During the protests in Tunisia and Egypt, of which the collective Anonymous took a part, that same collective suddenly got other problems which, mostly, went unnoticed. Huge FBI crackdowns on essentially politically motivated protesters, with more arrests also in the UK. FBI crackdowns with big guns, disproportionate seizures of hardware (like, literally everything electronic in a household, including a toaster if they can, for something entirely trivial like LOIC installed on the one laptop securely positioned on the desktop of the teenage son) are not uncommon enough to cause any larger shockwave, which kind of goes together with my blogpost about Saudiarabian blog registration from last week. In the UK the government were prepared for backlashes after the arrests, which sure enough came and I note that there is ongoing resistance against identity probing performed by security firms.

The buzzwords of today are cybercrime, cybercrime-havens, cyberespionage and cyberwar, all of which require crackdowns. In the fog of cyberwar it is difficult not to imagine a pan-European defense force.

Please explain to me the irony of Commissioner Franco Frattini waging war on cybercrime in 2007. Never mind. I get it.

While Commissioner Malmström does not appear in an awful lot of press releases in comparison with her legislative activities, she has recognised the threat of zombie computers.

Coupled with a Swedish commentator observing that it’s very easy for normal citizens to sabotage infrastructure I worry a lot about a suggested article 4 of the upcoming directive on unauthorized access:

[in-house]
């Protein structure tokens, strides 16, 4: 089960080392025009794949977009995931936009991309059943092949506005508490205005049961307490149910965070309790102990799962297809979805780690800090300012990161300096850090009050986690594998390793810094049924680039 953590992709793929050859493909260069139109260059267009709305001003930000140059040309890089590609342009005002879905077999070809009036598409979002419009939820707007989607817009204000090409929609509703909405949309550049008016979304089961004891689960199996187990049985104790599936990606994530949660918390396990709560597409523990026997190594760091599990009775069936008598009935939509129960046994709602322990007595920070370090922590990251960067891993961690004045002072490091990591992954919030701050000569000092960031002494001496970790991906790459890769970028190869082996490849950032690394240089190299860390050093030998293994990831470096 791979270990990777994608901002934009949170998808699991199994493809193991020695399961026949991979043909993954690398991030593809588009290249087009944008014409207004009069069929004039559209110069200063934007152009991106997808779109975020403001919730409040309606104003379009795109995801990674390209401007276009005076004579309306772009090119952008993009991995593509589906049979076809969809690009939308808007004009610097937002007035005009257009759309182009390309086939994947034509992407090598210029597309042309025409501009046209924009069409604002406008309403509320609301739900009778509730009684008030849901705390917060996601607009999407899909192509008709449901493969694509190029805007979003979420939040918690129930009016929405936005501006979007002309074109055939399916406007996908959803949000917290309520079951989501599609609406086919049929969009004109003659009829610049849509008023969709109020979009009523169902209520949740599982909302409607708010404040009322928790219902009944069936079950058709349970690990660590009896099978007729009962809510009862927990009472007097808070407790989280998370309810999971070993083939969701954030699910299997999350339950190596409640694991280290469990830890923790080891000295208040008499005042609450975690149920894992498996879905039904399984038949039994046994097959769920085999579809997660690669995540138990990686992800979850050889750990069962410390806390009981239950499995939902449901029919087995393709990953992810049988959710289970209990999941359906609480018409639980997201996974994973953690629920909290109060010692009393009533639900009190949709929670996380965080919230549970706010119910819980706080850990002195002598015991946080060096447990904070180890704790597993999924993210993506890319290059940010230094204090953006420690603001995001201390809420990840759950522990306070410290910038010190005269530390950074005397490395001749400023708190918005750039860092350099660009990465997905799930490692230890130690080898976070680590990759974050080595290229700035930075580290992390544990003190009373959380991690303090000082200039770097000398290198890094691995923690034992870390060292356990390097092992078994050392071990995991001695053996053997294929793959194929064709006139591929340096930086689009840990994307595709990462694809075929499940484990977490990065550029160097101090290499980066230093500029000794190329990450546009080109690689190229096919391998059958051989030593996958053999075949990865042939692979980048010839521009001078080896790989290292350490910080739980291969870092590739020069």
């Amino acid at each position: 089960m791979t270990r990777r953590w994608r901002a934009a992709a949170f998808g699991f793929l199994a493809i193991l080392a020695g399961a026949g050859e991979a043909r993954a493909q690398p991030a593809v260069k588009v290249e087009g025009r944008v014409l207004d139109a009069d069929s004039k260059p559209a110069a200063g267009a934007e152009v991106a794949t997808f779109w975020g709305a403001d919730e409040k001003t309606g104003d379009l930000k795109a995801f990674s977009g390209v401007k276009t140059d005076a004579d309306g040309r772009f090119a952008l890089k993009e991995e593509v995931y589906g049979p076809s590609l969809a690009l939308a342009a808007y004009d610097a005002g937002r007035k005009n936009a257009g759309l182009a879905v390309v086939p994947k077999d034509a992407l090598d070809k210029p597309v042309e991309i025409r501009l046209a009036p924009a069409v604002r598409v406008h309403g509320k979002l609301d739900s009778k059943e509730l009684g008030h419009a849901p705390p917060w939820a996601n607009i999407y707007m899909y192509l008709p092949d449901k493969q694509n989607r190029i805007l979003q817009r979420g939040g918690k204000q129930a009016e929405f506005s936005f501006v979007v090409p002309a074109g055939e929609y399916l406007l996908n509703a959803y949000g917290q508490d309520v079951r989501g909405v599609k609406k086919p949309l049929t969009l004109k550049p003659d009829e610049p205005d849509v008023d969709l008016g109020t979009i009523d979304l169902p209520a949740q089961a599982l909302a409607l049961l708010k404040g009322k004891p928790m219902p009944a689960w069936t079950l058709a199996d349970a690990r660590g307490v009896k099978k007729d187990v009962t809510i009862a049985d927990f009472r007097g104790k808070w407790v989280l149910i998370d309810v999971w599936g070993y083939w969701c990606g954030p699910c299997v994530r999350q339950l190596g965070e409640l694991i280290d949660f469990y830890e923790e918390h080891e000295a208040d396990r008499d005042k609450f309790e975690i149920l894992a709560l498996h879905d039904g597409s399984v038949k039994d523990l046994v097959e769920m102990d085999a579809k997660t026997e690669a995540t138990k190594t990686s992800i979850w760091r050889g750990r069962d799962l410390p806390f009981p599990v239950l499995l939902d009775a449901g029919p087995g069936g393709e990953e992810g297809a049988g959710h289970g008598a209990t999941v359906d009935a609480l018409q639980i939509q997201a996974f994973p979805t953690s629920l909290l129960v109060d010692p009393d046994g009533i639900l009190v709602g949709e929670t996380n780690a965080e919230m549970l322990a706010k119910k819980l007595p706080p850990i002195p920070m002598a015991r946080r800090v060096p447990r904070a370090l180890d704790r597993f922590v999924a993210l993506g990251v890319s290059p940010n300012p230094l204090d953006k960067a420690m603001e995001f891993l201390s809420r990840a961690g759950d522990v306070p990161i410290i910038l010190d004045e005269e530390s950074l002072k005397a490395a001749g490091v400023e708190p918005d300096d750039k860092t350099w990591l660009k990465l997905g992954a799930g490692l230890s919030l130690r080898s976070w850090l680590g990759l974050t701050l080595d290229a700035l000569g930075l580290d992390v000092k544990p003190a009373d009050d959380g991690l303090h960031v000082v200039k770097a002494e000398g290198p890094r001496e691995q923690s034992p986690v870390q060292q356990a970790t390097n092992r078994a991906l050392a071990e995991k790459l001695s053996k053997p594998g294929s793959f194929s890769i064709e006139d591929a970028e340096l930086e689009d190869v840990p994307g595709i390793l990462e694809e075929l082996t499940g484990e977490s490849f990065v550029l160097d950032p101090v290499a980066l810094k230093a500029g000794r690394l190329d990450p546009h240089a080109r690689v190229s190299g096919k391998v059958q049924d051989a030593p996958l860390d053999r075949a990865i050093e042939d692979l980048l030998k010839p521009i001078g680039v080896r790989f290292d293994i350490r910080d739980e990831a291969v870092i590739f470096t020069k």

Article 4 Illegal system interference

Member States shall take the necessary measures to ensure that the intentional serious hindering or interruption of the functioning of an information system by inputting, transmitting, damaging, deleting, deteriorating, altering, suppressing or rendering inaccessible computer data is punishable as a criminal offence when committed without right, at least for cases which are not minor.

I hesitate to see the actions of normal citizens as a sabotage of infrastructure – essentially much of what has happened lately involving suppressing or rendering inaccessible computer data by, well, autonomously organised citizens has been temporary blockades which in no way affect the operations of the infrastructure after the blockade has ended (correct me if I’m wrong). However, his suggestions appear to include sturdier infrastructure which I choose to interpret as more (and primarily more available) fibre rings, better access to unlimited bandwidth and better fibre-to-the-home connections. It is difficult not to welcome and condone further improval and primarily, as must be the point of referencing Estonia, the creation of more Tier 1-providers on European soil.

But in a world of darkness and despair for politicians around the planet, a source of hope for our legislators ought to be that OECD has concluded that cyberwar is not a big risk. Bruce Schneier gracefully reveals to legislators and the public that the cyberwar is finally over. I hope no public institutions interprets this as a reason not to invest in FTTH and accessibility to bandwidth.

Speaking of wars and their various dangerous combattants, teenage soldiers from the opposing troops are often arrested in the war for copyright.

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